His father had five brothers, all living in the States. Emmanuel and Vlasta Lansky had emigrated in 1923 and lived in Cicero (best known as the town where Al Capone and Frank Costello operated in the prewar Prohibition era) near Chicago with their three children and were willing to sponsor Joseph and Olga's application for US Citizenship. Miroslav traveled in style to New York on the Queen Elizabeth on the 16 September 1947 not long after graduating and his parents, Joseph and Olga Lansky, flew to New York two days later. Miroslav lived with overseas students at the University of Virginia's International House on the Campus at Charlotteville.

International House, University of Virginia, 1948

The Student Committee of the University of Virginia's International House, 1948
Rear row: James Deen (Lebanon), J.R. Slotemaker de Bruin, (Holland) Miroslav S. Lansky (Czechoslovakia) and Oliver Chalifoux (Canada)
Front Row: Sidney Chang (China), Emanuel Marcoglou (Greece), Frank Parlier (France)
Bur Lansky was, of course, British and retains his British citizenship to this day.
From Rotunda, the University's magazine

Miroslav continued to study Russian, a potentially useful language during the Cold War. He had hoped that studying international relations would help him secure a job at the UN, but found that little importance was given to that subject. In order to earn a living he took a job for a time with the Arthur Murray School of Dancing in New York. He loved classical music and the opera and frequently went to the Metropolitan Opera House. He was also very interested in the stock market.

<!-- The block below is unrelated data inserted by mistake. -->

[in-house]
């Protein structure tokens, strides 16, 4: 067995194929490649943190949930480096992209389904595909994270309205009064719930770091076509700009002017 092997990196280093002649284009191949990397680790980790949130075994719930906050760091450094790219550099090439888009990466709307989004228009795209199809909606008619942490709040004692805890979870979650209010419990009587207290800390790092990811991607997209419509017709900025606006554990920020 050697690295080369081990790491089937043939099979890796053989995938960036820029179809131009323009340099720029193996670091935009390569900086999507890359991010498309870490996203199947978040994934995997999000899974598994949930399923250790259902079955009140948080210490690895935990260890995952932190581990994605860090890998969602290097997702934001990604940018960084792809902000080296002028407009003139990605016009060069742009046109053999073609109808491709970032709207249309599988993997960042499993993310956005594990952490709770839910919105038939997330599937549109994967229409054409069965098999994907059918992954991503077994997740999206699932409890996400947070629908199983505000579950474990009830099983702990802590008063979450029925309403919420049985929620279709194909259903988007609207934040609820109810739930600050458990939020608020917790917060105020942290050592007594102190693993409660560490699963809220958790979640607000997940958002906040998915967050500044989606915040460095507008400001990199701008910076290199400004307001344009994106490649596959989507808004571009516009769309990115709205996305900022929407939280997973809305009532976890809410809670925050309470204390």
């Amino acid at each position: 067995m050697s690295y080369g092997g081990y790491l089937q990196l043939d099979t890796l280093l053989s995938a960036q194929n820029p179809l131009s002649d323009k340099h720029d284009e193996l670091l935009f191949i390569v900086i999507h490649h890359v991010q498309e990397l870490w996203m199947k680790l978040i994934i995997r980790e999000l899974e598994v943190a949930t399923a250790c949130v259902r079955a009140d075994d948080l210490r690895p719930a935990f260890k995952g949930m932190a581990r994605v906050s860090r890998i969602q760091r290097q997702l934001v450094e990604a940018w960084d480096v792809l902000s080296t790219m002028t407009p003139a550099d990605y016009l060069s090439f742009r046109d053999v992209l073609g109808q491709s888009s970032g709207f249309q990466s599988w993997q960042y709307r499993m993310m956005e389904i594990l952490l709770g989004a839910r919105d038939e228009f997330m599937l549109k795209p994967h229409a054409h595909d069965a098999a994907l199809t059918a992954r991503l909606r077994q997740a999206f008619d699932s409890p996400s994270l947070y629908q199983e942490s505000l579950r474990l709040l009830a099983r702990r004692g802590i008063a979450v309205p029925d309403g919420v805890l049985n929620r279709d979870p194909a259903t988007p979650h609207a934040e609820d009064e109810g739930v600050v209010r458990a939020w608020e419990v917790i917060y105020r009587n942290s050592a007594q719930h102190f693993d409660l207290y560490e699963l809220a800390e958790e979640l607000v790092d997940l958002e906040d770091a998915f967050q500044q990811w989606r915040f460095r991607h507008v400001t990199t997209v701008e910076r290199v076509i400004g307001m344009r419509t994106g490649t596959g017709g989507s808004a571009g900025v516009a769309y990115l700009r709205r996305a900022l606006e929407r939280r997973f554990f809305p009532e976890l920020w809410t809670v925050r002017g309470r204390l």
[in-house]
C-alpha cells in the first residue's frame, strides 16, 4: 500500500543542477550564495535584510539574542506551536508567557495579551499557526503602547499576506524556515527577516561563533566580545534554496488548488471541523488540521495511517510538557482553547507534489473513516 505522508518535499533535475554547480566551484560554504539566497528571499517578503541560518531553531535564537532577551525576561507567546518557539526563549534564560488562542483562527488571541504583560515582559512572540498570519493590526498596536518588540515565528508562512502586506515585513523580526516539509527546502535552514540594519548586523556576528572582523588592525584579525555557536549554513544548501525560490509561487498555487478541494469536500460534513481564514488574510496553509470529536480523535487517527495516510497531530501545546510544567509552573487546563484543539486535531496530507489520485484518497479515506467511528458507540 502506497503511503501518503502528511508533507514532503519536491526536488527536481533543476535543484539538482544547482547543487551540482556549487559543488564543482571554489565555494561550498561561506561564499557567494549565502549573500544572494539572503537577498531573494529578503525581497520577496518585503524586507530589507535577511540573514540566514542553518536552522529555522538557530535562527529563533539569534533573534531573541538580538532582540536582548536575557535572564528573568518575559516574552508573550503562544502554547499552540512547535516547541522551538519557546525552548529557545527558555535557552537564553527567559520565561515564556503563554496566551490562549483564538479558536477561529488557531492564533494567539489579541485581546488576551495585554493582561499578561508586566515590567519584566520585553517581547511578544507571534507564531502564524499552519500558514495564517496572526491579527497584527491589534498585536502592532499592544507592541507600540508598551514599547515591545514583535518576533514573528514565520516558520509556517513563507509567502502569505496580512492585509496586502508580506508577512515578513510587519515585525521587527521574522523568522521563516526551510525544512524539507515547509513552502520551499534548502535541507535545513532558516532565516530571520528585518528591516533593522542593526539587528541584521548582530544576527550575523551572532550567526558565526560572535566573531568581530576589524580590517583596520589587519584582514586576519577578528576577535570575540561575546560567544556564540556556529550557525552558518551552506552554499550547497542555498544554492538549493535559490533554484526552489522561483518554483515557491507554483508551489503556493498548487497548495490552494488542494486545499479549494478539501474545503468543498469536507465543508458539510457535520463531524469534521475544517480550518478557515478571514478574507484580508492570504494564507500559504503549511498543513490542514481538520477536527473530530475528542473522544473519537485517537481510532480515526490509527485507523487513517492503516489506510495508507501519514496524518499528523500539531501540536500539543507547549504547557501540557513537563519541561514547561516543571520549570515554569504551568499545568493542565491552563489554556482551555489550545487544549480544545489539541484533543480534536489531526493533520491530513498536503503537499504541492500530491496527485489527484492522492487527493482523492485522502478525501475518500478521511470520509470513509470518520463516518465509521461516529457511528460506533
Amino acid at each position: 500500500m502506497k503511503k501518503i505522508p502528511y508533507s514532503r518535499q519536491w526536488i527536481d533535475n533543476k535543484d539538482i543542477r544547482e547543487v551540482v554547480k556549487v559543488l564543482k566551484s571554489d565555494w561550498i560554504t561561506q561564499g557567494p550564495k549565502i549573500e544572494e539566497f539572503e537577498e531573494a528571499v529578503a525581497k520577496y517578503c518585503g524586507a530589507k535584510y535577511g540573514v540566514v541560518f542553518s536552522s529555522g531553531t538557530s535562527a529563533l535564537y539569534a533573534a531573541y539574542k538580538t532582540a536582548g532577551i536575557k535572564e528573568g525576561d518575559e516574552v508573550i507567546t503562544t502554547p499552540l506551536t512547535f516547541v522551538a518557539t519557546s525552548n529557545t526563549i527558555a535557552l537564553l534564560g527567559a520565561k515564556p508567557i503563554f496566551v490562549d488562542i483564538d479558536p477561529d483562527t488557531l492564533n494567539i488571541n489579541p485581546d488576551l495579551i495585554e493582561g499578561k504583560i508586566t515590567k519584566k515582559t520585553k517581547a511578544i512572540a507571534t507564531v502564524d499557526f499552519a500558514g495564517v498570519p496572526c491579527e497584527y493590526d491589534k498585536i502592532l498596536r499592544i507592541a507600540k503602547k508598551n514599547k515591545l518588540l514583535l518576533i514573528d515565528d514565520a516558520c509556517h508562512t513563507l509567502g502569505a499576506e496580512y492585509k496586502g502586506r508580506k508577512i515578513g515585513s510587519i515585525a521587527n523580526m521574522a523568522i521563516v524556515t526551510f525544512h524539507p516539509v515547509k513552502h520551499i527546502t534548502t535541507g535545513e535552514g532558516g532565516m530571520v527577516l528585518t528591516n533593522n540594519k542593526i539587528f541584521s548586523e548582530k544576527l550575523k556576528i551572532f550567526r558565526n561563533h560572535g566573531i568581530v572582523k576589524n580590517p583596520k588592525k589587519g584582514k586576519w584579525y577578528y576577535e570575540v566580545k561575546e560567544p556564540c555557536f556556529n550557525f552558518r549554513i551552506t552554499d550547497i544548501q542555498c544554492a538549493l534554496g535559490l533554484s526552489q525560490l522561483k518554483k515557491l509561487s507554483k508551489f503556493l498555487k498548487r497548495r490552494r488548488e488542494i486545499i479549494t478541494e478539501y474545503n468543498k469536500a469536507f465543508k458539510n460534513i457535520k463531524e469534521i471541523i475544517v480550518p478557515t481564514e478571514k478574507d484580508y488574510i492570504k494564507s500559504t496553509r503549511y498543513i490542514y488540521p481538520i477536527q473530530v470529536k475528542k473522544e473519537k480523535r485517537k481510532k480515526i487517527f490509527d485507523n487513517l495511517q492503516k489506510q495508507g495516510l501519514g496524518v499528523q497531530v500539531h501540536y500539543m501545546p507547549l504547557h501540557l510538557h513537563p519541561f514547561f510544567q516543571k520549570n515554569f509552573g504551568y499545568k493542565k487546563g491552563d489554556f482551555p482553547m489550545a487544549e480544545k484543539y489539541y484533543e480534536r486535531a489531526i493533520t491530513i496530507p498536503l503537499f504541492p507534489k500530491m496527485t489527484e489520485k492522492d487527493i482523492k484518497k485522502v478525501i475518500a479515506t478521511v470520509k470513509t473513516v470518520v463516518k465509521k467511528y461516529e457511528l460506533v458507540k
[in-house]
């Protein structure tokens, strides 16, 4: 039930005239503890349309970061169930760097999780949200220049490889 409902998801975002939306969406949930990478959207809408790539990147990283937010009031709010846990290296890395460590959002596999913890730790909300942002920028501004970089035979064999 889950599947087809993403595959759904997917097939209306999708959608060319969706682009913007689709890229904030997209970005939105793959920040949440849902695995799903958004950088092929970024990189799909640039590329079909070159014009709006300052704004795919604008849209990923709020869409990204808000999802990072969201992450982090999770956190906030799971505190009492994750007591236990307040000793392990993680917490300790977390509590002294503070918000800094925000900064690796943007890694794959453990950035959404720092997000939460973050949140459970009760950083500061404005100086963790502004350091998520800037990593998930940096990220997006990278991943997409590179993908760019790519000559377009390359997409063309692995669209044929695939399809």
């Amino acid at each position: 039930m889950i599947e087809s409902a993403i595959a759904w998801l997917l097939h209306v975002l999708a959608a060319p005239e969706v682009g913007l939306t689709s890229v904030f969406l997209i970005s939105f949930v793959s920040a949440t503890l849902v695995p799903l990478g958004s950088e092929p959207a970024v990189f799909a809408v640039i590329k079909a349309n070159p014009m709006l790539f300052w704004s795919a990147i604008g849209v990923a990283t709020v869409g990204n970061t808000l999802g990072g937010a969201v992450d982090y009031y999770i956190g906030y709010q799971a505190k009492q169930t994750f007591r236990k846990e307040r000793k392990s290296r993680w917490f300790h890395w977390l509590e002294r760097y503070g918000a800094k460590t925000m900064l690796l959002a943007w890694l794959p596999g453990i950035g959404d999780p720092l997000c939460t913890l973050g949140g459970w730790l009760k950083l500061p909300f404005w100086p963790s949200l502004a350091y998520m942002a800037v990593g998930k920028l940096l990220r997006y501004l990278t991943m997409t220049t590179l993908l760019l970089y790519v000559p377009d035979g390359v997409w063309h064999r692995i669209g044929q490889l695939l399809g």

Miroslav S Lansky, 1948His parents, Joseph and Olga, bought a large house in fashionable Long Beach in New York state. His Mother took a close interest in his social life and wrote to him offering advice on his choice of girl friends. He was a good looking self assured young man who did not take life too seriously and must have found it unsettling to be questioned about the girls he took out. He had a Chinese girl friend, Ihming (Ming), whom Olga strongly disapproved of, but with whom he remained good friends. He tried to learn the Chinese characters through a system of cards which he carried around everywhere but he never became completely fluent in Chinese. Then, as his daughter Tamara  explained, "he put his name down for the UN Translators' exam which he took in French and Russian and got first place and he joined the United Nations as a translator in 1955. Olga was overjoyed - finally her son had succeeded in joining the UN. Now she was going to make sure he married the right woman!"